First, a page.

Login | September 15, 2019

Supreme Court rejects bid for juvenile hearing by man in mid-20s

DAN TREVAS
Supreme Court
Public Information Office

Published: March 25, 2019

Even though a Gallia County man was in his mid-20s when he pleaded guilty to rapes he committed as a teen, he claimed he could not be sentenced as an adult without first appearing in juvenile court. The Ohio Supreme Court recently rejected the man’s argument and his request to be released from state prison.

In a unanimous per curiam opinion, the Supreme Court refused to issue a writ of habeas corpus sought by Samuel Bear. Bear maintained that Ohio law gives juvenile courts exclusive jurisdiction over children alleged to have committed acts that would constitute crimes if committed by an adult, and that he never appeared in juvenile court for a “bindover” hearing before appearing in adult court.

The opinion stated the bindover-hearing requirement is not based on the date when a crime is committed, but on the date the alleged offender is apprehended. In Bear’s case, he was an adult when he was arrested and charged with the crimes, and there was no requirement that he first appear in juvenile court.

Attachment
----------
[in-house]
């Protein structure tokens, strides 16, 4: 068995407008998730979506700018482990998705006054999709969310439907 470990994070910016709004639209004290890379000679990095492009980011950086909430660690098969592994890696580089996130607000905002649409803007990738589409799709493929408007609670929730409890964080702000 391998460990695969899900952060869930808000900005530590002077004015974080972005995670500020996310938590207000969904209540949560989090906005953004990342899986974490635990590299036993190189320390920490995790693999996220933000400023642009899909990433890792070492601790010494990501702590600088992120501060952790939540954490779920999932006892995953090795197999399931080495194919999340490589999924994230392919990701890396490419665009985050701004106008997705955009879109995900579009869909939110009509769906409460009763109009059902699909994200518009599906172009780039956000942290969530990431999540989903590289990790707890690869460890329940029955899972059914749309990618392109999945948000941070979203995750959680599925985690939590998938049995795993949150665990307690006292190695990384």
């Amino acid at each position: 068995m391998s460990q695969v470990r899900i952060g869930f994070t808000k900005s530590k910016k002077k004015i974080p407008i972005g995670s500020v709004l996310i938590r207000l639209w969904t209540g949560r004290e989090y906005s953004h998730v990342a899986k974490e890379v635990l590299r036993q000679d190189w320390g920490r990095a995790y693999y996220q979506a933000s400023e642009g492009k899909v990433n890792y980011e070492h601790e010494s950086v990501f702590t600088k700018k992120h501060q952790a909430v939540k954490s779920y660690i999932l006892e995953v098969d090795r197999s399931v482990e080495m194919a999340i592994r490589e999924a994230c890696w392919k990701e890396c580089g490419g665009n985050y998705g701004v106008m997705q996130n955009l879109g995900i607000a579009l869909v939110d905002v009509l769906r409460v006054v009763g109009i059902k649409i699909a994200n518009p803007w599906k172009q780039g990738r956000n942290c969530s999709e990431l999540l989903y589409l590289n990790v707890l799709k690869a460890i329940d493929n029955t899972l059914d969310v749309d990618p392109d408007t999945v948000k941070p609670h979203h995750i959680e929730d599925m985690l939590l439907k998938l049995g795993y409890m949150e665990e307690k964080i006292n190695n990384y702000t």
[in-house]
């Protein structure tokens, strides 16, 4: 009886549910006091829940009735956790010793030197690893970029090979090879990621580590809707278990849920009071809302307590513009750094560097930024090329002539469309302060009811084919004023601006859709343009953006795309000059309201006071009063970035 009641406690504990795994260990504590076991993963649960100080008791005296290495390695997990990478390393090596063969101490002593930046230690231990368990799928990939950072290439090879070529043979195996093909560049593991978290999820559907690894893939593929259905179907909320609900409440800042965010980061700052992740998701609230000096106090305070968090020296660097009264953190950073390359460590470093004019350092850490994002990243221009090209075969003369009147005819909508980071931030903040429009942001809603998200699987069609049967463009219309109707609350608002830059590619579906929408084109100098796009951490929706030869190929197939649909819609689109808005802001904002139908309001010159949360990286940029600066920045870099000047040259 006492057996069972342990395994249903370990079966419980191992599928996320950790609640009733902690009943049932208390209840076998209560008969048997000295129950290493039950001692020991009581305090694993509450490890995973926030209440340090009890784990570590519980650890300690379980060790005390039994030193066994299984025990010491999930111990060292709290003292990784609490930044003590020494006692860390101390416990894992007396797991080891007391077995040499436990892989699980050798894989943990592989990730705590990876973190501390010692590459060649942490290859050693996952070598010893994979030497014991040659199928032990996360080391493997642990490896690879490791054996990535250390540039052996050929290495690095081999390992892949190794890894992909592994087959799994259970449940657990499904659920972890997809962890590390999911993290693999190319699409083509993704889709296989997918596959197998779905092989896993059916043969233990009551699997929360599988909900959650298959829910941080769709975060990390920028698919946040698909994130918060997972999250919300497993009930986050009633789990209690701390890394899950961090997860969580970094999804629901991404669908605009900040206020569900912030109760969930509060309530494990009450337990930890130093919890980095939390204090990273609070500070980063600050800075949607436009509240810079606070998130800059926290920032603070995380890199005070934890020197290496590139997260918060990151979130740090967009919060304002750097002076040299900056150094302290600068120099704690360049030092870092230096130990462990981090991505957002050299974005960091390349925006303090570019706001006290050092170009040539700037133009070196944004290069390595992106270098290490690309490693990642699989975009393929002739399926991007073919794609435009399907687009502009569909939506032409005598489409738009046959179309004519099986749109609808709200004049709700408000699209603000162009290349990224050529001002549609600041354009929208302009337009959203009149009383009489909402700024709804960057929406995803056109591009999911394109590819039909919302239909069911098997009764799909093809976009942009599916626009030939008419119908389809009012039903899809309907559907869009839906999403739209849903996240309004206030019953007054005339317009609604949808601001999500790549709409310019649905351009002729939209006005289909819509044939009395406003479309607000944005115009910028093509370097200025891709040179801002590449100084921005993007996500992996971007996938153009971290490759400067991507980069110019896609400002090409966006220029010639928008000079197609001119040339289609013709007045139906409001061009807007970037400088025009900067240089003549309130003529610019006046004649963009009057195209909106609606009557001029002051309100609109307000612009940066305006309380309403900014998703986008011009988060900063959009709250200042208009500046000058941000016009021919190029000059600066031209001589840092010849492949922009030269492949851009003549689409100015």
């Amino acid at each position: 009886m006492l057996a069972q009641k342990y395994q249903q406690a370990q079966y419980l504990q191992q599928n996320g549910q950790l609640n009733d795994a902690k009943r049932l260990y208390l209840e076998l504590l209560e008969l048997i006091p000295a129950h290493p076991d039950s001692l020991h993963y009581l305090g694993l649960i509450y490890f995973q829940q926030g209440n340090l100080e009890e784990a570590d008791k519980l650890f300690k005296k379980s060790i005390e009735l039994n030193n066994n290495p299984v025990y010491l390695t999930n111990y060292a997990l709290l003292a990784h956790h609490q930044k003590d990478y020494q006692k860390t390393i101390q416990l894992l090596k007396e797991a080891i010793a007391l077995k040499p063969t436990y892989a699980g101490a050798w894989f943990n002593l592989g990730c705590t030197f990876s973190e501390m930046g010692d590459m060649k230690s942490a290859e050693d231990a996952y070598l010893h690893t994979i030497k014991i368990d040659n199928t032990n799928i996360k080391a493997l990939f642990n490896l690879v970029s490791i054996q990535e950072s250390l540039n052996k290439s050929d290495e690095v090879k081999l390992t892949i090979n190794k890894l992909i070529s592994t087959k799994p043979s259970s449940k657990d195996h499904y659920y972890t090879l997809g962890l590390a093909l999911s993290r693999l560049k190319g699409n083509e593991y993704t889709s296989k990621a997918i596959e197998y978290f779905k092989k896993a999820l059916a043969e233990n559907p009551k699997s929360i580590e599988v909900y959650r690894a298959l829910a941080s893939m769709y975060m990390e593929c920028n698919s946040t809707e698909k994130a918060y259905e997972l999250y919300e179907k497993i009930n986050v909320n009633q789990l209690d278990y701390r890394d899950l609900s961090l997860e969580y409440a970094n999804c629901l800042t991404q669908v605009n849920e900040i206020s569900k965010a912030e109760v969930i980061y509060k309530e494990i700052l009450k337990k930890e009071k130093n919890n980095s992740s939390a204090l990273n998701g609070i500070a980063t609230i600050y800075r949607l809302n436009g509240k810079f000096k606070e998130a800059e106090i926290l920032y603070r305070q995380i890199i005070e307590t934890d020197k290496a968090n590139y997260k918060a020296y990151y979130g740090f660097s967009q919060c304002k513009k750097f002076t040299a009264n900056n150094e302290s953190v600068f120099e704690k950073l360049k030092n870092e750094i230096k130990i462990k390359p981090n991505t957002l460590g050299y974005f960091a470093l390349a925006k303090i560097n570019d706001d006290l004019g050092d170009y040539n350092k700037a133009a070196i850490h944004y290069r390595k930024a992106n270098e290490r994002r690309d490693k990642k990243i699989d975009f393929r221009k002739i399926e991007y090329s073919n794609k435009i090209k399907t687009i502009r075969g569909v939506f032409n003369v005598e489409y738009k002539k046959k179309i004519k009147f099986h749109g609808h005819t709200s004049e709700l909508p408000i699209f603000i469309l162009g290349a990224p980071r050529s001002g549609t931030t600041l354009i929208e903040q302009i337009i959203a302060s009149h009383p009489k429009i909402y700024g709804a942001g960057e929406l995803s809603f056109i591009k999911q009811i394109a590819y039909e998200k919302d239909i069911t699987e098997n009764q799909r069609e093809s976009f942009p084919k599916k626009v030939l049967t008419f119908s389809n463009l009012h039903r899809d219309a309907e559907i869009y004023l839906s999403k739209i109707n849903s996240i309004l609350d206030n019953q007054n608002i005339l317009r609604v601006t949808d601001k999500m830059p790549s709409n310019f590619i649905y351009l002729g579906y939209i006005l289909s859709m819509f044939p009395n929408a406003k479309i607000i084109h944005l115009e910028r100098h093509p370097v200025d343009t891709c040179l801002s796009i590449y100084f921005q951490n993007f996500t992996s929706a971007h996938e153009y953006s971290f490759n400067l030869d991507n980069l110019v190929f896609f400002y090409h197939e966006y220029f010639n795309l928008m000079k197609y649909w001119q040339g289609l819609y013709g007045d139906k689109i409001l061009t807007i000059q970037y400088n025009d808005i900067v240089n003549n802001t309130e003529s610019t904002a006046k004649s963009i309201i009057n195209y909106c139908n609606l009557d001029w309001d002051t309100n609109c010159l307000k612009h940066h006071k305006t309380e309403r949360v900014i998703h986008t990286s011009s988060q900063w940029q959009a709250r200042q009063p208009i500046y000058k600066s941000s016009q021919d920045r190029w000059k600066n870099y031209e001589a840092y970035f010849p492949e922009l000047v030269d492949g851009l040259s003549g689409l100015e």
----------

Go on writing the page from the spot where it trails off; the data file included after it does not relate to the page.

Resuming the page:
Bear was accused of committing rape in 2009 and 2010 when he was 16 or 17 years old. In July 2017, when he was 24, he pleaded guilty to two counts of rape in Gallia County Common Pleas Court. He was sentenced to two concurrent eight-year prison terms and designated a Tier II sex offender.

In December 2017, Bear petitioned the Seventh District Court of Appeals for his release from prison, arguing that he could not be tried and sentenced as an adult without first appearing in juvenile court. The Seventh District rejected his motion, and he appealed to the Supreme Court, which is required to consider the case.

The opinion noted that while juvenile court has exclusive jurisdiction over children, there is an exception in R.C. 2152.12(J). The provision states that someone who is under 18 years old when alleged to have committed a crime, but is more than 21 years old when taken into custody or apprehended for the offense, is not under the jurisdiction of the juvenile court.

Bear was more than 21 when he was prosecuted in 2017 and was no longer entitled to a bindover hearing, the Court concluded.

Bear also maintained that if R.C. 2152.12(J) prevented him from receiving a juvenile court hearing, then the law is unconstitutional as it applies to him. He argued that he was denied his due process rights and that if he had been prosecuted when he was a teenager it is likely the court would not have found probable cause that a felony occurred and would not have transferred him to adult court.

The opinion stated Bear’s argument that the law is unconstitutional would not entitle him to a writ of habeas corpus and his release from prison. However, Bear can make his claim through a direct appeal of his sentence or through a petition for post-conviction relief, the Court concluded.

2018-0836. Bear v. Buchanan, Slip Opinion No. 2019-Ohio-931.


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